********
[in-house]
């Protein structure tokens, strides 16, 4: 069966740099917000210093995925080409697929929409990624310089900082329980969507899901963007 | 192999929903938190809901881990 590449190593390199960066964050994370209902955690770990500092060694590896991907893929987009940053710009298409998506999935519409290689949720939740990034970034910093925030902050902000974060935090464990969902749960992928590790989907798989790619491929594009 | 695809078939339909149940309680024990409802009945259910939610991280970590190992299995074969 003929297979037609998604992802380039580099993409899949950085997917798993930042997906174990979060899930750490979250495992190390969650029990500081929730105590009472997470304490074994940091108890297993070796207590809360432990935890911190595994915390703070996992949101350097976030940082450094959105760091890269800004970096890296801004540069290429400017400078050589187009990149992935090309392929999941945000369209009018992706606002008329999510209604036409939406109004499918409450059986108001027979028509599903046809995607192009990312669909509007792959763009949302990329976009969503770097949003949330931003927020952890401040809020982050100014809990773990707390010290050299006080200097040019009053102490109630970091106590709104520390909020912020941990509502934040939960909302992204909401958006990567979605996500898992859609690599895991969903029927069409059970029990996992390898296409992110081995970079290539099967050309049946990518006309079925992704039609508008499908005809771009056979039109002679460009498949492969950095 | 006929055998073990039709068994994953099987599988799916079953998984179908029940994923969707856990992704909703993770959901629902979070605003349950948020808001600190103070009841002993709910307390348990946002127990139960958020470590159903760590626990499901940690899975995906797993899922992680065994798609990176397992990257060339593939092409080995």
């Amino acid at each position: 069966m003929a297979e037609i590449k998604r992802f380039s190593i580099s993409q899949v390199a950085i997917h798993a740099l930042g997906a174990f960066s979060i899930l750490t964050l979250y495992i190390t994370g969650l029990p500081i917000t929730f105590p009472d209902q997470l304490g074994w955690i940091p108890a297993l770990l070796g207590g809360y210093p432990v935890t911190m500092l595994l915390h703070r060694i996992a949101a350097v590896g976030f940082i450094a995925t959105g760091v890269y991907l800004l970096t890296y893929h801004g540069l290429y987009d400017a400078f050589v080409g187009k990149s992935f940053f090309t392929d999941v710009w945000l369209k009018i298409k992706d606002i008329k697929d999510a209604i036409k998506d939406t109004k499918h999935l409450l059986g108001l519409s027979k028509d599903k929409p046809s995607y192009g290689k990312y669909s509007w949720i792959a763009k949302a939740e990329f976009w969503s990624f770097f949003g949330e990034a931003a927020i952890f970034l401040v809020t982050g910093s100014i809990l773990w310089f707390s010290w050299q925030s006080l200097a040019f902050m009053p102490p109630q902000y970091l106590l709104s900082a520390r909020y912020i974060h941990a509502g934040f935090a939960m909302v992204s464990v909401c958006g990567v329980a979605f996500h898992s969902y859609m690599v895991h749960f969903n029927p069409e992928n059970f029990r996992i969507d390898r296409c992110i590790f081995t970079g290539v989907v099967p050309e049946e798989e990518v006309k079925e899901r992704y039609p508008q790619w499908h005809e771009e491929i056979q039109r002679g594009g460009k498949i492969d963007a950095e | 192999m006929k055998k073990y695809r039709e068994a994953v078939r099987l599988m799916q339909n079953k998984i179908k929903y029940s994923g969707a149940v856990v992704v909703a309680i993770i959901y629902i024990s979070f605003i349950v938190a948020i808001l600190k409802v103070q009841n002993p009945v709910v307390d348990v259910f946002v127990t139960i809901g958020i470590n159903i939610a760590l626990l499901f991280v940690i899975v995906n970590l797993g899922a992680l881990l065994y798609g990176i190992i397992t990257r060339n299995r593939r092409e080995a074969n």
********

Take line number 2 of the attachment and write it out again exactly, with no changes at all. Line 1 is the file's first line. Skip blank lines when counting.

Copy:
């Protein structure tokens, strides 16, 4: 069966740099917000210093995925080409697929929409990624310089900082329980969507899901963007 | 192999929903938190809901881990 590449190593390199960066964050994370209902955690770990500092060694590896991907893929987009940053710009298409998506999935519409290689949720939740990034970034910093925030902050902000974060935090464990969902749960992928590790989907798989790619491929594009 | 695809078939339909149940309680024990409802009945259910939610991280970590190992299995074969 003929297979037609998604992802380039580099993409899949950085997917798993930042997906174990979060899930750490979250495992190390969650029990500081929730105590009472997470304490074994940091108890297993070796207590809360432990935890911190595994915390703070996992949101350097976030940082450094959105760091890269800004970096890296801004540069290429400017400078050589187009990149992935090309392929999941945000369209009018992706606002008329999510209604036409939406109004499918409450059986108001027979028509599903046809995607192009990312669909509007792959763009949302990329976009969503770097949003949330931003927020952890401040809020982050100014809990773990707390010290050299006080200097040019009053102490109630970091106590709104520390909020912020941990509502934040939960909302992204909401958006990567979605996500898992859609690599895991969903029927069409059970029990996992390898296409992110081995970079290539099967050309049946990518006309079925992704039609508008499908005809771009056979039109002679460009498949492969950095 | 006929055998073990039709068994994953099987599988799916079953998984179908029940994923969707856990992704909703993770959901629902979070605003349950948020808001600190103070009841002993709910307390348990946002127990139960958020470590159903760590626990499901940690899975995906797993899922992680065994798609990176397992990257060339593939092409080995």